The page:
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Use of Adipose Derived Stem Cells in Head and Neck Oncologic Reconstructive Surgery: Is there Concern?
Mei Sheng, M.D., Ph.D.1, Murali Anbalagan, Ph.D.1, Eduardo A. Lacayo, M.D.2, Ryan K. Jones, B.A.1, Jessica Devay, Ph.D.1, Jeffrey M. Gimble, M.D., Ph.D.3, Paul L. Friedlander, M.D.2, Brian G. Rowan, Ph.D.1, Ernest S. Chiu, MD4.
1Structural and Cellular Biology, Tulane School of Medicine, New Orleans, LA, USA, 2Head & Neck Oncology, Tulane School of Medicine, New Orleans, LA, USA, 3Pennington Biomedical Center, Baton Rouge, LA, USA, 4NYU Langone Medical Center, New York, NY, USA.
PURPOSE: Head and neck cancer (HNC) is the sixth most common malignancy, accounting for >400,000 new cases per year. Following surgical resection and radiation, patients exhibit impaired wound healing, scar contracture, and disfigurement of the head and neck region, often requiring reconstructive surgery. Autologous fat transplantation is one treatment option for post-irradiation wounds. Abdominal fat tissues, which contain adipose-derived stem cells (ASC), are harvested and injected into the affected area. ACS’s can improve and accelerate wound healing, tissue regeneration, and cellular differentiation. However the safety and efficacy of ASC’s and their potential interaction with HNC is unknown. The goal of this study is to investigate the interaction between human ASC’s and HNC squamous cell carcinoma cell lines, CAL-27 and SCC-4, using both in vitro and in vivo approaches.
METHODS: A wound healing “scratch” assay was used to measure HNC cell migration in the presence of ASC conditioned media (CM). 3.0 x 105 CAL-27 HNC cells or 2.0 x 105 SCC-4 HNC cells were cultured in DMEM and 10% fetal bovine serum (FBS) and allowed to adhere for 24 hours. Cultures were incubated with ASC CM following a ‘scratch’ wound, and were cultured for an additional 6 hours for CAL-27 and 16 hours for SCC-4. Photographs of the CAL-27 cultures were taken at 0-16 hours. CAL-27 (3x106 cells) expressing GFP were injected into the flanks of Nude mice, with or without an equal number of ASCs expressing RFP to monitor the effect of ASCs on CAL-27 tumor growth and metastasis after 6 weeks. Tumor volume was monitored by caliper measurement. Metastasis was assessed by visual observation of mouse organs, quantitation of human chromosome 17 DNA by quantitative PCR, and by histological and fluorescent examination of metastatic sites.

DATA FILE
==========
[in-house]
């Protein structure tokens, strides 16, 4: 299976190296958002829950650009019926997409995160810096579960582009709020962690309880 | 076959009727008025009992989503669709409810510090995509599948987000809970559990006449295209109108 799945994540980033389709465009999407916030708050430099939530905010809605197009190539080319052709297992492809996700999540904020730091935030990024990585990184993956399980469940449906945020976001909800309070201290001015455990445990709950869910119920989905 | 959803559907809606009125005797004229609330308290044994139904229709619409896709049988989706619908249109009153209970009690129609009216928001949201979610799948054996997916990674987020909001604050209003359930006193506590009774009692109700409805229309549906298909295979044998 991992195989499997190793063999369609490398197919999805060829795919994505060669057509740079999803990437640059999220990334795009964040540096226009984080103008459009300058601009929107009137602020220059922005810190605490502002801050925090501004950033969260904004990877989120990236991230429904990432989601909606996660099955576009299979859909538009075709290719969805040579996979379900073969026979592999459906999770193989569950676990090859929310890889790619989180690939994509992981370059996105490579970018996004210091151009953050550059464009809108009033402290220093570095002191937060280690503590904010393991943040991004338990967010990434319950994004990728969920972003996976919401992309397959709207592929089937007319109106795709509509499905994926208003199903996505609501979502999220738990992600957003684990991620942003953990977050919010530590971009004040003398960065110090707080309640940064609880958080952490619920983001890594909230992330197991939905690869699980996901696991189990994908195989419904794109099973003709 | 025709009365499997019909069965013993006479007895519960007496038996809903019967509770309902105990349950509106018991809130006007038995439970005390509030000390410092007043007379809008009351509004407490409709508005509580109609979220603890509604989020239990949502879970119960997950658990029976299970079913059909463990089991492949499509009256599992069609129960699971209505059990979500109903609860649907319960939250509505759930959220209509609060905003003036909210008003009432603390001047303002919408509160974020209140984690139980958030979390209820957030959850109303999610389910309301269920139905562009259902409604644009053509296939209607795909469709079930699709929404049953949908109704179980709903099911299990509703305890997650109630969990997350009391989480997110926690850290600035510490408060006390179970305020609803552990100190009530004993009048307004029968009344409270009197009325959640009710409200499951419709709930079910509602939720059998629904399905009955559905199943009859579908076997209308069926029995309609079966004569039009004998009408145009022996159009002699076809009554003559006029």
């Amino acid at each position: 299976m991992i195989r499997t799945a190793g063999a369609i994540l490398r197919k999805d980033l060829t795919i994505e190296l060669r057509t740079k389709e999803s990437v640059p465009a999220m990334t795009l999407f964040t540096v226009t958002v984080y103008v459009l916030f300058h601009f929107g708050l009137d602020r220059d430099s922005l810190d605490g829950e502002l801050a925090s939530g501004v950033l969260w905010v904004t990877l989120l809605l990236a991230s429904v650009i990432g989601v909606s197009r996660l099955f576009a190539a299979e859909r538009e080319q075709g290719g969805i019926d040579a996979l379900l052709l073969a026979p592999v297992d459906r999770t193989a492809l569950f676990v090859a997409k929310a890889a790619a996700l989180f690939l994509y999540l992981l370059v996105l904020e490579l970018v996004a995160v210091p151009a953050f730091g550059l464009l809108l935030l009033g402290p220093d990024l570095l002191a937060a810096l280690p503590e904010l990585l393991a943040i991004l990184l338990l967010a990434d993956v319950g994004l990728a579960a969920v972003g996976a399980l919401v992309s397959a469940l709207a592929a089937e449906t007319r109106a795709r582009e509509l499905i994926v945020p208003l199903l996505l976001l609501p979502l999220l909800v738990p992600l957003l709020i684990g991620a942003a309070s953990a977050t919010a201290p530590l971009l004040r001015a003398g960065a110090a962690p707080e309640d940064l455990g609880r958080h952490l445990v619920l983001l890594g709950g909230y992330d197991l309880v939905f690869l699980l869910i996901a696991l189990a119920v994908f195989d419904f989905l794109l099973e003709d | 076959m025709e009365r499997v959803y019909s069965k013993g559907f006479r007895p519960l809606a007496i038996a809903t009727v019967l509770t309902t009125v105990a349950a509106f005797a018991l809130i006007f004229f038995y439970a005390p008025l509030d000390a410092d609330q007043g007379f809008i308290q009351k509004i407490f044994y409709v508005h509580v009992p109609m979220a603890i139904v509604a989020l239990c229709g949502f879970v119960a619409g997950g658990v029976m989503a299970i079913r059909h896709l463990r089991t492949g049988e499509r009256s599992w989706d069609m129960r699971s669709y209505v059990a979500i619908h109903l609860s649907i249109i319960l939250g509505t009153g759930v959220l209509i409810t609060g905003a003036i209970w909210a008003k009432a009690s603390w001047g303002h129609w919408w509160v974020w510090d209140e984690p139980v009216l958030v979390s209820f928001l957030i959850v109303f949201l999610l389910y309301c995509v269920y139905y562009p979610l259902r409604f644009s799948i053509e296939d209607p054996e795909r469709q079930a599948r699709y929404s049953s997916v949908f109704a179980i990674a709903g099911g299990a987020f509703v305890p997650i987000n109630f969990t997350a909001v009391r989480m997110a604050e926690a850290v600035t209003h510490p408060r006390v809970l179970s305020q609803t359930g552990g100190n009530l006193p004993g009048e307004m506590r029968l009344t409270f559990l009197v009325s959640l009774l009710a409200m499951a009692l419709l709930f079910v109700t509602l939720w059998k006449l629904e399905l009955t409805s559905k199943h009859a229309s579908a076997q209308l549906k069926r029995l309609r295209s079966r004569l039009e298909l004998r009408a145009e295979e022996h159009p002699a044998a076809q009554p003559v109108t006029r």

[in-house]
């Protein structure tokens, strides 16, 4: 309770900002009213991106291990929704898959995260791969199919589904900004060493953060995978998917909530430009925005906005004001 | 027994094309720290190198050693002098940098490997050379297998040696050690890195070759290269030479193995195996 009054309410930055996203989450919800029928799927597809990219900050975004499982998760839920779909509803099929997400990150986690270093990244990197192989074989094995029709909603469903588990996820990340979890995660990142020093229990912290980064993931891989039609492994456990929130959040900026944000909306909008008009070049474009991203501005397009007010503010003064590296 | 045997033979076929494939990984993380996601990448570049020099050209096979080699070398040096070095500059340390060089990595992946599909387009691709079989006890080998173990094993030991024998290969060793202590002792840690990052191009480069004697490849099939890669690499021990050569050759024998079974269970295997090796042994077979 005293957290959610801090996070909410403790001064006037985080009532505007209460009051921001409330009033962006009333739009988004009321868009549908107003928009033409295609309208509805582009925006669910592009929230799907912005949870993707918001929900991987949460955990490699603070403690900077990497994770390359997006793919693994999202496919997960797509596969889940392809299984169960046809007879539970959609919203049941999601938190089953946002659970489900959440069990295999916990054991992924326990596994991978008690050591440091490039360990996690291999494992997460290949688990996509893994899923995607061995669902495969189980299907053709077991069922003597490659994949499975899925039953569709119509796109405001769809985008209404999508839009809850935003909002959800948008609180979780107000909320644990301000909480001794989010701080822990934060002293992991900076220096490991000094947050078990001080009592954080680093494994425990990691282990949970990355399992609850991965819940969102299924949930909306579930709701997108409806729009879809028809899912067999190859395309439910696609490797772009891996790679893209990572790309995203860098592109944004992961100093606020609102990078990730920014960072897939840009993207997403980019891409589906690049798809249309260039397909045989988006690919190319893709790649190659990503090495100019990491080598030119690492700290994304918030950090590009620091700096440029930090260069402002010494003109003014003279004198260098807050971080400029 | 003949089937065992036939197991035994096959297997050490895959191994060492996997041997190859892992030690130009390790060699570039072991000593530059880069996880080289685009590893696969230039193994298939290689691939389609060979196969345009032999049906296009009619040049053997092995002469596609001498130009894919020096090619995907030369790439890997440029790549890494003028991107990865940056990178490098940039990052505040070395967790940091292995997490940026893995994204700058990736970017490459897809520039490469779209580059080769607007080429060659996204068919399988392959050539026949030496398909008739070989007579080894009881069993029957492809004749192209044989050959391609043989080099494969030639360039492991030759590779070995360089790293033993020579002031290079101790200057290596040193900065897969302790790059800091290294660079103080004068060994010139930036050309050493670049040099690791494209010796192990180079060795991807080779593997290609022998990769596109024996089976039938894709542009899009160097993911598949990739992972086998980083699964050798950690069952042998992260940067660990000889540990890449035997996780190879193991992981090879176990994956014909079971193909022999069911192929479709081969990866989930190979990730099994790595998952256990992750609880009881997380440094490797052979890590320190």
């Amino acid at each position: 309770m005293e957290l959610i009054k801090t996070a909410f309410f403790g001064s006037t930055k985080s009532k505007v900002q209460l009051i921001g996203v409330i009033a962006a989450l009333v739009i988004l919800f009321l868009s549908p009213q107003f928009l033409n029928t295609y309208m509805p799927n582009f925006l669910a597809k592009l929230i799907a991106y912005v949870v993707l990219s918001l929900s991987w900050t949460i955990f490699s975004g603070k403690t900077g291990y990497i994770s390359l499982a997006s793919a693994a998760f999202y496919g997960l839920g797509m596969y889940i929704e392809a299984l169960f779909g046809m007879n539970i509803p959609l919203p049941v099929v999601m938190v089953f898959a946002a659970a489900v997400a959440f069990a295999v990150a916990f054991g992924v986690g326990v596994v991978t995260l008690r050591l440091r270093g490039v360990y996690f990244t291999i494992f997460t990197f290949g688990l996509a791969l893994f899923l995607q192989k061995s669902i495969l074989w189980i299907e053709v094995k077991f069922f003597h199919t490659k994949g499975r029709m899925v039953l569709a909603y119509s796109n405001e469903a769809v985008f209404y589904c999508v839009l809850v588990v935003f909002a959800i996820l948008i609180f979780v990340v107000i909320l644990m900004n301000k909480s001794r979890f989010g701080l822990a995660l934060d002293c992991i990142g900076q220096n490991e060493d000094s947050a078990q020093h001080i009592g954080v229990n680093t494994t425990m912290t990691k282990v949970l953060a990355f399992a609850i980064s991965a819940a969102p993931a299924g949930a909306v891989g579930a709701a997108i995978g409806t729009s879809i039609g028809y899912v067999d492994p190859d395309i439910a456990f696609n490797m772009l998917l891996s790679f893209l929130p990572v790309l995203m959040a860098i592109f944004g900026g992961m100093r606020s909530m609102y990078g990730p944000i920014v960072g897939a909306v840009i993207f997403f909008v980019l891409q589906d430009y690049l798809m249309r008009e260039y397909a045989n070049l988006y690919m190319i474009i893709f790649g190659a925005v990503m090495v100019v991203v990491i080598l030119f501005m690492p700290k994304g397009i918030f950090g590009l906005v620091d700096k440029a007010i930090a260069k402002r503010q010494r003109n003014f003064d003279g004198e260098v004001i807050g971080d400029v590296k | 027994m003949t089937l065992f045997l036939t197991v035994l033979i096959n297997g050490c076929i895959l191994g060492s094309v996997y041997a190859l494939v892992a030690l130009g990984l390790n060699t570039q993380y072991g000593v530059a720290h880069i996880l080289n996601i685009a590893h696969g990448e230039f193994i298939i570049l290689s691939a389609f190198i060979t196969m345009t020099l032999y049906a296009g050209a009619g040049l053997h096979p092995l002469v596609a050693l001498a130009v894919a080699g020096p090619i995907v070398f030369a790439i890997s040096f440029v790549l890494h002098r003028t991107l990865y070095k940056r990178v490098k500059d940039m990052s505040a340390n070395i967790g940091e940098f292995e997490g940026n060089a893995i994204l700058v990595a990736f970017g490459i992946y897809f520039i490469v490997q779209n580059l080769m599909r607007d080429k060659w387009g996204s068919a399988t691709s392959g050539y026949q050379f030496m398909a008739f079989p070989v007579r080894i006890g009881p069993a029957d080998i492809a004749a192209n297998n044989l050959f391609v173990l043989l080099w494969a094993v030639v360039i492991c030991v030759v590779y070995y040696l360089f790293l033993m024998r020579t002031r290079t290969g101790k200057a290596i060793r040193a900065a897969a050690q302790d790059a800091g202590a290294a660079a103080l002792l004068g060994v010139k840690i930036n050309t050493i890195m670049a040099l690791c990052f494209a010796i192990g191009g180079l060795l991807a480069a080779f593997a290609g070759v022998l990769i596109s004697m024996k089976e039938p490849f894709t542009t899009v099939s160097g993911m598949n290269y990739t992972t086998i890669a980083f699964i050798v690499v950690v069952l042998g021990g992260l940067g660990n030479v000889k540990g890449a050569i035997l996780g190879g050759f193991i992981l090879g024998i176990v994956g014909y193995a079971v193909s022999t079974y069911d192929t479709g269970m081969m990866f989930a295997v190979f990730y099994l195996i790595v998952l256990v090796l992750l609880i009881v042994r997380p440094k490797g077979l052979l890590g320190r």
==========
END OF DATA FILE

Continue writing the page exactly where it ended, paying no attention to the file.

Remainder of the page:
RESULTS: In vitro wound healing “scratch” assay demonstrated that ASC CM stimulated CAL-27 migration, causing an 11 ± 5% gap closure at 20% ASC CM, and 14 ± 6% gap closure at 50% CM, compared to 7% gap closure at 0% CM. ASC also stimulated SCC-4 migration causing a 48 ± 9% gap closure at 20% CM, and 44 ± 9%, gap closure at 50% CM, compared to 36% gap closure at 0% CM. Co-injection of ASCs with CAL-27 tumor cells increased primary tumor volume two fold, and increased CAL-27-GFP metastasis to multiple organs. Mouse organs showed presence of CAL-27-GFP and ASC-RFP fluorescence, including overlapping red and green fluorescence at several organ sites.
1. This is the first known study to examine interaction of human ASC's with human Head/Neck Cancer cells and to examine its potential safety concerns.
2. Human ASC's stimulated squamous cell carcinoma migration via a paracrine factor mechanism in an in vitro assay.
3. Human ASC's co-injected with CAL-27 HNC cells increased primary tumor volume and stimulated CAL-27 metastasis to multiple organs.
4. this time, the use of ASC for accelerating wound repair or improving functional and aesthetic outcomes is not recommended in head/neck cancer prone microenvironments until additional scientific studies are confirmed.
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